The virtues come braided, which is why the strength, or the weakness, of one virtue effects all of them. If you’re not particularly good at one virtue, strengthening the others will help. Trouble is, weakness in one virtue draws down the rest. That’s why the church, in its fascination with the number seven and its sense of balance, opposes seven virtues to seven deadly sins: humility against pride, kindness against envy, abstinence against gluttony, chastity against lust, patience against anger, liberality against greed, and diligence against sloth. Virtues and vices are interwoven, braided together.
This interdependence should not surprise us. It is why coaches and teachers insist that we develop all of our skills, not just the ones we already possess. And given that human nature emerges from divine nature—we were created by God and in the image of God—it should not surprise us to realize that virtues and vices reflect upon and are rooted in our relationship to God.
This is certainly true of humility and pride. Both say something about our confidence in God, our trust in God’s goodness, or the lack thereof. If we truly confide in God we can be ourselves; we can be humble. If we do not, we expend energy creating, and clinging to, false securities, unreal identities.
The virtues come braided, which is why the strength, or the weakness, of one virtue effects all of them.
In his debut novel What Belongs to You (2016) Garth Greenwell creates a beautiful scene, tangential, yet targeted, to the story that he tells. His protagonist sips a cup of coffee, outside an Eastern European café, astride a river.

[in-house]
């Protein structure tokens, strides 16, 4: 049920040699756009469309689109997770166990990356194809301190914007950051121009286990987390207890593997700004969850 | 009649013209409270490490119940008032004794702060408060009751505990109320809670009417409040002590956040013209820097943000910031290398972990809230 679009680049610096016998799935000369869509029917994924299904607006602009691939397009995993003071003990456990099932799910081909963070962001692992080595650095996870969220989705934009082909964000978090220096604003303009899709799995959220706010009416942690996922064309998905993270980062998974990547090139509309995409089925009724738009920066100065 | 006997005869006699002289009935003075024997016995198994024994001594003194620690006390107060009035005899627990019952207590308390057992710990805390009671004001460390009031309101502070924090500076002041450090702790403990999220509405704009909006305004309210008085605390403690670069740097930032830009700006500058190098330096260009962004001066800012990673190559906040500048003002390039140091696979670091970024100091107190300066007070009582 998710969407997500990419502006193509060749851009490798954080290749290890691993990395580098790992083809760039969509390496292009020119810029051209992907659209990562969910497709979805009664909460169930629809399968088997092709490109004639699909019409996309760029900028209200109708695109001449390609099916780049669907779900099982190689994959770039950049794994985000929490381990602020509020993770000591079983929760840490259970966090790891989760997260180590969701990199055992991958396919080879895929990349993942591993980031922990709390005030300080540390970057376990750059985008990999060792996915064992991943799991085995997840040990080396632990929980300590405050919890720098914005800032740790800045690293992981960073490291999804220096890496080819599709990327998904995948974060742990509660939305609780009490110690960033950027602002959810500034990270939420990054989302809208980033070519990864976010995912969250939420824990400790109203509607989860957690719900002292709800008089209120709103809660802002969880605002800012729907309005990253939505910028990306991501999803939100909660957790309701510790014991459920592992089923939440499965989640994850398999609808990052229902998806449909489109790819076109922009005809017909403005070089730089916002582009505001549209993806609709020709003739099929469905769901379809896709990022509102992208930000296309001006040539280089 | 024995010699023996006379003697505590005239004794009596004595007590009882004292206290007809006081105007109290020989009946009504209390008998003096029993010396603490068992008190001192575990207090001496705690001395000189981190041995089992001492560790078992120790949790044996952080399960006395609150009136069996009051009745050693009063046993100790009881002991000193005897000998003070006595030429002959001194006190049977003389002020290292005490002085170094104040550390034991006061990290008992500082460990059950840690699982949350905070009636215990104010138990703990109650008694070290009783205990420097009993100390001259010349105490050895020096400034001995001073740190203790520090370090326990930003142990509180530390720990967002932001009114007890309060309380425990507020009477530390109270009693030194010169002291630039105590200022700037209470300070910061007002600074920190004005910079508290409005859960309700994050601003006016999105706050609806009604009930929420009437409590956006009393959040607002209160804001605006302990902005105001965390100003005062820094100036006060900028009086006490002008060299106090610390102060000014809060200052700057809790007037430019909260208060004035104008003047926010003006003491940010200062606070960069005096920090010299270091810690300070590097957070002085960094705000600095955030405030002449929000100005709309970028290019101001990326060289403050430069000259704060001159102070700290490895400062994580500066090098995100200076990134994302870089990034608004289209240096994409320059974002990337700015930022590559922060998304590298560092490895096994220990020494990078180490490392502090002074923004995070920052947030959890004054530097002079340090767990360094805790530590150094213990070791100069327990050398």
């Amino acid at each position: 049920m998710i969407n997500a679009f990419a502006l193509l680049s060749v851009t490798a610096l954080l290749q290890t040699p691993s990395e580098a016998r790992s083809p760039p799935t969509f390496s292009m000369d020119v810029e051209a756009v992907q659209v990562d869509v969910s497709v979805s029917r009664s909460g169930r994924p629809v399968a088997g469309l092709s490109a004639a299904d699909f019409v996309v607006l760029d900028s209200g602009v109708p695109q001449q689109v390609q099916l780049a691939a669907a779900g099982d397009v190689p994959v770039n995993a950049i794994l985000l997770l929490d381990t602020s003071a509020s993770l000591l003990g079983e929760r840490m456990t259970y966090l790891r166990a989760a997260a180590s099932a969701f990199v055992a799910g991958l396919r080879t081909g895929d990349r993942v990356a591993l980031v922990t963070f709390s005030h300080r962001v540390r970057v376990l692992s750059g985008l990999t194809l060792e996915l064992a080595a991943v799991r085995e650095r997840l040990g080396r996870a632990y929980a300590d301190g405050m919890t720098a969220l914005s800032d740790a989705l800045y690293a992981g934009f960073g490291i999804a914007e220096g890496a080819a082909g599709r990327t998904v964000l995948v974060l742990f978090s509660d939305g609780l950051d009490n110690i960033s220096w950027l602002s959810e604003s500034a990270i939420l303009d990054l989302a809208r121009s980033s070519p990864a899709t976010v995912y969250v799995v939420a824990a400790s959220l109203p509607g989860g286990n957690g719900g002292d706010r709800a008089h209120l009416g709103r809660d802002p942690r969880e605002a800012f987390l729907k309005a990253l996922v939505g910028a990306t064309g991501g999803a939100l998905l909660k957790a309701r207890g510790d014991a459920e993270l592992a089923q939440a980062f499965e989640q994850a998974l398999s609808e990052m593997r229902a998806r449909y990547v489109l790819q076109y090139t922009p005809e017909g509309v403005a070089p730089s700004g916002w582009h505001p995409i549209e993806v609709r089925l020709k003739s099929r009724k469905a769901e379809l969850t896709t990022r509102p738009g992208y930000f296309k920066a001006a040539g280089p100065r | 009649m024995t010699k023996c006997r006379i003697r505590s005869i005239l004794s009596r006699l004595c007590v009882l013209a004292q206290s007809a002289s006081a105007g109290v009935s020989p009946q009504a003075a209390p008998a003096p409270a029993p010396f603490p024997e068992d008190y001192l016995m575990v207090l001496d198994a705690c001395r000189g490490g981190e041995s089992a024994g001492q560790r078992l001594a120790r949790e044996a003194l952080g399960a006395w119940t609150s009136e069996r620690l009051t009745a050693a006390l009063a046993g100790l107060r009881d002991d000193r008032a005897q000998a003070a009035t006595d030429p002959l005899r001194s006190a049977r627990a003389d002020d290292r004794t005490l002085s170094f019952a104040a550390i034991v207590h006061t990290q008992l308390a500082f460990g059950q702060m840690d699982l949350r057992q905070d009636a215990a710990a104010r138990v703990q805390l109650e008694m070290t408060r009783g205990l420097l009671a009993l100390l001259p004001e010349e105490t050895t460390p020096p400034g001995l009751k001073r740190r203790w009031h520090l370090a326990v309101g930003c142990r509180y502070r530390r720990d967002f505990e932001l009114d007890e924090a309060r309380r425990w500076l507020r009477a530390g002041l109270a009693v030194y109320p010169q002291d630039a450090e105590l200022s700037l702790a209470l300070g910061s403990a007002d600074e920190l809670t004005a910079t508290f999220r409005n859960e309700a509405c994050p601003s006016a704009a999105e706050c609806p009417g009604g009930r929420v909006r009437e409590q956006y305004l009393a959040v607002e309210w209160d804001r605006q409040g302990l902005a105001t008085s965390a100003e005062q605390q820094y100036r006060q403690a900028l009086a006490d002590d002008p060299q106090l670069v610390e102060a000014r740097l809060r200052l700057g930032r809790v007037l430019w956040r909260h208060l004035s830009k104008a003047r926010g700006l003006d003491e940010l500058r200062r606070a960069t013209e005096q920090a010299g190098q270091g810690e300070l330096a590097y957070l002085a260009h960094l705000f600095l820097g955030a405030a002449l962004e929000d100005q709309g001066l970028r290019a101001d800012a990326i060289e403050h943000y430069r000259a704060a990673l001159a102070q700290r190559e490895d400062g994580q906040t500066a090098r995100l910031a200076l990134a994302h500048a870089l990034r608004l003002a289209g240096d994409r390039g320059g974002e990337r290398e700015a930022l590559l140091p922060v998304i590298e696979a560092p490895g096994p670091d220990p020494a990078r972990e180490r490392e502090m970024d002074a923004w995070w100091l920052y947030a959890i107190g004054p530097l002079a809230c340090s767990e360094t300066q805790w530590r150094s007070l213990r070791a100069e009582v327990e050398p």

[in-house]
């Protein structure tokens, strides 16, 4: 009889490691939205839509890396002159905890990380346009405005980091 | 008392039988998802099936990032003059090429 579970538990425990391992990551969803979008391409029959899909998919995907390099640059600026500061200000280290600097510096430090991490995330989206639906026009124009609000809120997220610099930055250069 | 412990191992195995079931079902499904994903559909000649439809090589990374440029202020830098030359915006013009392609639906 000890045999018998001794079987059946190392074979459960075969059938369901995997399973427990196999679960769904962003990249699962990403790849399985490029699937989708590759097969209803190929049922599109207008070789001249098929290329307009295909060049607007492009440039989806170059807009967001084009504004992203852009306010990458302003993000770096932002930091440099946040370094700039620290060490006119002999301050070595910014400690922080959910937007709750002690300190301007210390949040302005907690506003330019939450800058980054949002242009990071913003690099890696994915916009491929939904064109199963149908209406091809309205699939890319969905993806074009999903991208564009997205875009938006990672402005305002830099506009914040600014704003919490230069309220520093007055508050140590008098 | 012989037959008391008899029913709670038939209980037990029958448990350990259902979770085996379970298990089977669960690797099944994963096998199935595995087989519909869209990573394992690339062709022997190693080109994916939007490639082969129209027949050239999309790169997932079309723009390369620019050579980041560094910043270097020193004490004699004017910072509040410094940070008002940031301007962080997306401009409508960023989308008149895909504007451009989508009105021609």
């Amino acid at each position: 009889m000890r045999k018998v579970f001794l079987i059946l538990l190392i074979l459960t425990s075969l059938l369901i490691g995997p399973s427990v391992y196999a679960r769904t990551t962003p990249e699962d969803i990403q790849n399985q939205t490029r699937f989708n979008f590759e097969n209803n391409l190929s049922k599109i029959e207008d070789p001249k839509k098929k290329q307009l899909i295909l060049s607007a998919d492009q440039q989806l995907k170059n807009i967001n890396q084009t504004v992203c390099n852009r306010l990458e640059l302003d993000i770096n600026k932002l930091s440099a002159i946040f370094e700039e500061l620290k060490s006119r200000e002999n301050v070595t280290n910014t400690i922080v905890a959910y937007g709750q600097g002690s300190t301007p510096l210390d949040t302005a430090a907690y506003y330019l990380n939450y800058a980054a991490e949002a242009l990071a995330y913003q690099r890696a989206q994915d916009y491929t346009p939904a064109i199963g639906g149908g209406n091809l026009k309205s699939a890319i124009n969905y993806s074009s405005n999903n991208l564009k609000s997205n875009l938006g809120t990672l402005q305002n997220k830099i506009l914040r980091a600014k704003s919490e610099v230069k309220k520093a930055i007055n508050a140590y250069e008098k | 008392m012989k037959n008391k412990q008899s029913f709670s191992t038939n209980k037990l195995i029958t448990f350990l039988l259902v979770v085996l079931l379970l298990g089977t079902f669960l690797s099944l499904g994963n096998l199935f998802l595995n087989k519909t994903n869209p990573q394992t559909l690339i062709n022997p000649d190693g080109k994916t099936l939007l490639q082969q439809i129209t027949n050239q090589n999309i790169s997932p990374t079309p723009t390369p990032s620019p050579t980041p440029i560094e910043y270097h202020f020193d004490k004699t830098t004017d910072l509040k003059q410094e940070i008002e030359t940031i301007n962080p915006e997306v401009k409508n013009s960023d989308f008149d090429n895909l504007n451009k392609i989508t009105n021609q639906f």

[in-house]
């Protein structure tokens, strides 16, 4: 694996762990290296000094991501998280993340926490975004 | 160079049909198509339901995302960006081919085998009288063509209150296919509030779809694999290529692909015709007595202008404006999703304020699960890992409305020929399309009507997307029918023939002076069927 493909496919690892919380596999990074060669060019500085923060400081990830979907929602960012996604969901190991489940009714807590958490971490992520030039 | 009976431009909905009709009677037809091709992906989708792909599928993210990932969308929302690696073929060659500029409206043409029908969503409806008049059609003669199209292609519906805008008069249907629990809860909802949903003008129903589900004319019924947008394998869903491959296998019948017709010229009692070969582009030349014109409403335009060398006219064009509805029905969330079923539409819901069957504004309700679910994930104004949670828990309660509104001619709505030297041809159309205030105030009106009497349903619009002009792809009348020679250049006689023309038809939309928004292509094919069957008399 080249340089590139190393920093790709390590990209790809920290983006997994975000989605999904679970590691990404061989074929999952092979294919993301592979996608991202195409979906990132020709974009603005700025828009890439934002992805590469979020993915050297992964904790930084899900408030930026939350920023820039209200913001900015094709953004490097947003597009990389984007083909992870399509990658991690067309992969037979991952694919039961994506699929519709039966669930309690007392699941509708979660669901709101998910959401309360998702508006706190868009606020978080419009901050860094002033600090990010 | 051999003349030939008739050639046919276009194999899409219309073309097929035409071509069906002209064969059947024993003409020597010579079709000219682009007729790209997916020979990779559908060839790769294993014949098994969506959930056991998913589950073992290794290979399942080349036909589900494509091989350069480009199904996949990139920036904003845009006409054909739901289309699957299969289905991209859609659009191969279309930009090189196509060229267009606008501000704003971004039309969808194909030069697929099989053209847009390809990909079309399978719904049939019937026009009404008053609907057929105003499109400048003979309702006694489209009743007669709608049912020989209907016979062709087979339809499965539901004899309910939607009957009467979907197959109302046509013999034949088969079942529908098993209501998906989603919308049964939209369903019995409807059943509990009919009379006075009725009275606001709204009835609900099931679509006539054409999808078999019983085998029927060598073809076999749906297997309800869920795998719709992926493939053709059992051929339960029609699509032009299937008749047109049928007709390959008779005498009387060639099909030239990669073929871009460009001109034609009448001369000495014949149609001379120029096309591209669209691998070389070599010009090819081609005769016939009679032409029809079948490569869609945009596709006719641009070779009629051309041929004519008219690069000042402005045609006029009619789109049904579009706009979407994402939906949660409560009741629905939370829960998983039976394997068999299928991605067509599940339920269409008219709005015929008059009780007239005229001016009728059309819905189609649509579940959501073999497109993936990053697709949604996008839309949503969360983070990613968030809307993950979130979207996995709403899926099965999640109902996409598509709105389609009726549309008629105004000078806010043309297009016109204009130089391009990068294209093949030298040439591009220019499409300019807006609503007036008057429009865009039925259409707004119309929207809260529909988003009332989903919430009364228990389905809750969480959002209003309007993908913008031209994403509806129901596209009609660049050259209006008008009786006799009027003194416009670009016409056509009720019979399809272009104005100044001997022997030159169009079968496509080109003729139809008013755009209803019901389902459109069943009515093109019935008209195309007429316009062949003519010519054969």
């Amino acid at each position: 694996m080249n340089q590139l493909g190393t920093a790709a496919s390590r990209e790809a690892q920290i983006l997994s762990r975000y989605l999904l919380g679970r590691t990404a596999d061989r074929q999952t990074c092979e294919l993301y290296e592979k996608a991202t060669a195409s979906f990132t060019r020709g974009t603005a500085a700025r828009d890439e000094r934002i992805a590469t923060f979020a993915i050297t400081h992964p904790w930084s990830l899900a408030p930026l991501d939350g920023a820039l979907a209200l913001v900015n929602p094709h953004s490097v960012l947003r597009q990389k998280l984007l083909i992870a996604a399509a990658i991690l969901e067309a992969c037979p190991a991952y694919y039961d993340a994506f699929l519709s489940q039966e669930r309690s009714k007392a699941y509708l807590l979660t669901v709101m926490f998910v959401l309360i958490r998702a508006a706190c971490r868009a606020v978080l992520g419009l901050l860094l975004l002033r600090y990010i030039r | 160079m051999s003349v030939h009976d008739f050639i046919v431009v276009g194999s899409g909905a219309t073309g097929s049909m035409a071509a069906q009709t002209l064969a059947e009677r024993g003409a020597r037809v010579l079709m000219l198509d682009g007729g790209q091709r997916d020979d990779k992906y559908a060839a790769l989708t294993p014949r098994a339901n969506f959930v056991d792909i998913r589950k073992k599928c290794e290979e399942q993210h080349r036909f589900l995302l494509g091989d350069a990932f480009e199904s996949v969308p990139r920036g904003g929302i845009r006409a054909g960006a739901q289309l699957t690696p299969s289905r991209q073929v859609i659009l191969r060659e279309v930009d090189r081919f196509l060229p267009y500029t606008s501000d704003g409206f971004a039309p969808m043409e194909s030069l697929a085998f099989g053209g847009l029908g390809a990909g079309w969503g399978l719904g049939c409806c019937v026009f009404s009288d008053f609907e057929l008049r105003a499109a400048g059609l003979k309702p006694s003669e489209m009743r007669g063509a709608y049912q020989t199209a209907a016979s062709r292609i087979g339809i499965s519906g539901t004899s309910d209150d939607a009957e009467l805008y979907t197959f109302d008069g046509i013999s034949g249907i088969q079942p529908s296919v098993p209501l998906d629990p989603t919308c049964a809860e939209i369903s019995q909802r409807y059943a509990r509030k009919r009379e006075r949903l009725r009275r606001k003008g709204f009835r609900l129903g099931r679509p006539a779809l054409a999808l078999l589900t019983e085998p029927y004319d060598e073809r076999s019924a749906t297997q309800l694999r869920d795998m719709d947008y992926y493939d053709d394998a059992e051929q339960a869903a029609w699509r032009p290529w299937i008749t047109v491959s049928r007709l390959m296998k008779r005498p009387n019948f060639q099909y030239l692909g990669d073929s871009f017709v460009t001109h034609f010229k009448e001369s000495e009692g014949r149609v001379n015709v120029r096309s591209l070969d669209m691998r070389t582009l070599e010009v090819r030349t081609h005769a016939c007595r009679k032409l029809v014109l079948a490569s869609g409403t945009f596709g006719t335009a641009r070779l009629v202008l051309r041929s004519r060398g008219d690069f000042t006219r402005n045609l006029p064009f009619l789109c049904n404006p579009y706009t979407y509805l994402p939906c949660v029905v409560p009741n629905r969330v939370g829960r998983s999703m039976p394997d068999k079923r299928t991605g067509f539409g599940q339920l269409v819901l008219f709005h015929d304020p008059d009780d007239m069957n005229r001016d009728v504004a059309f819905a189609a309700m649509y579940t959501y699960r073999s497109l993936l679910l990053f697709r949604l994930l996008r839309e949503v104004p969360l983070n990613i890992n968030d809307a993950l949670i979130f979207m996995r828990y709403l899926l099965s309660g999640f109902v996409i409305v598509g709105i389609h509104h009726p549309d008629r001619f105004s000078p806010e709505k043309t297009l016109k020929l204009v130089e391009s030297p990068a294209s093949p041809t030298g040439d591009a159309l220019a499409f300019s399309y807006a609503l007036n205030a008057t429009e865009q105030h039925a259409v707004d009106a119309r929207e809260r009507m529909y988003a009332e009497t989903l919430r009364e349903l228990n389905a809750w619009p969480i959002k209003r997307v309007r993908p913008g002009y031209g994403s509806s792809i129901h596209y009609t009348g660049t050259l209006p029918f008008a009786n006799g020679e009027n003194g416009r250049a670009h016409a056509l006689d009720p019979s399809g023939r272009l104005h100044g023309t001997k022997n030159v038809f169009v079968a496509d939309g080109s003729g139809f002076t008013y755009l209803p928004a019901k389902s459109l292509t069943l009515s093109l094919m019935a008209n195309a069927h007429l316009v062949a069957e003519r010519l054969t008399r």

Children were playing by the water with balls and sticks and plastic guns emitting light and sound. As I watched them, ignoring the papers I had brought with me to grade, I noticed a younger child, maybe three or four years old, standing apart from the others. She stood at the very edge of the water, and close behind her crouched a man I took to be her father. Again and again, as I watched, this girl, anchored at the waist by the arm of the man behind her, leaned perilously forward (though there was no peril) over the sharp bank, looking down at the water rushing two or three feet beneath her. Repeatedly she leaned forward and repeatedly sprang back, returning to stability with delighted laughter. The fourth or fifth time she did this, she leaned out even farther than before, so that the man had to extend his arm away from his body, almost as far as it would reach. This time she didn’t laugh, as if surprised and maybe unnerved by her own audacity, the risk she took in leaning out so far, which of course wasn’t a risk at all with her father’s arm around her; instead, she threw herself back against her father’s body and, reaching her arms up to clasp his neck, pulled his head down (or maybe she didn’t have to pull it down), embracing it close to her own. Only then did she laugh, with her father’s body folded around her; she laughed with a joy it was difficult for me to recognize, so certain it seemed of a home among the things of the world. They embraced for a long time, a kind of physical contact seldom seen in public, maybe seen only between parents and their very young children, an intimacy confident of absolute possession. Perhaps here, I thought, was a wholly untheatrical embrace. I wasn’t the only one moved, I could see others watching them too, smiling and wistful, maybe a little melancholy, as I was, with the sense of both my own exclusion and of how quickly those embraces would pass. They would take on different meanings as the child grew older, they would be impermissible; the same touch that here warmed our hearts would in just a few years elicit our disapproval, our concern, finally our scorn. And so it is, I thought then, as the man and his child released each other and moved away from the water, so it is that at the very moment we come into full consciousness of ourselves what we experience is leave-taking and a loss we seek the rest of our lives to restore. The man and his child returned to their table, the girl running ahead to a woman who bent to lift her into her lap, tickling her a little so that I heard her laugh over the sound of the water. For a moment at least it seemed plausible, the story I told about the sense of dislocation I so often feel, which was eased for the few hours I slept embraced by Mitko, the embrace I returned to in my thoughts, as I watched the child and her father by the river in Blagoevgrad (33-34).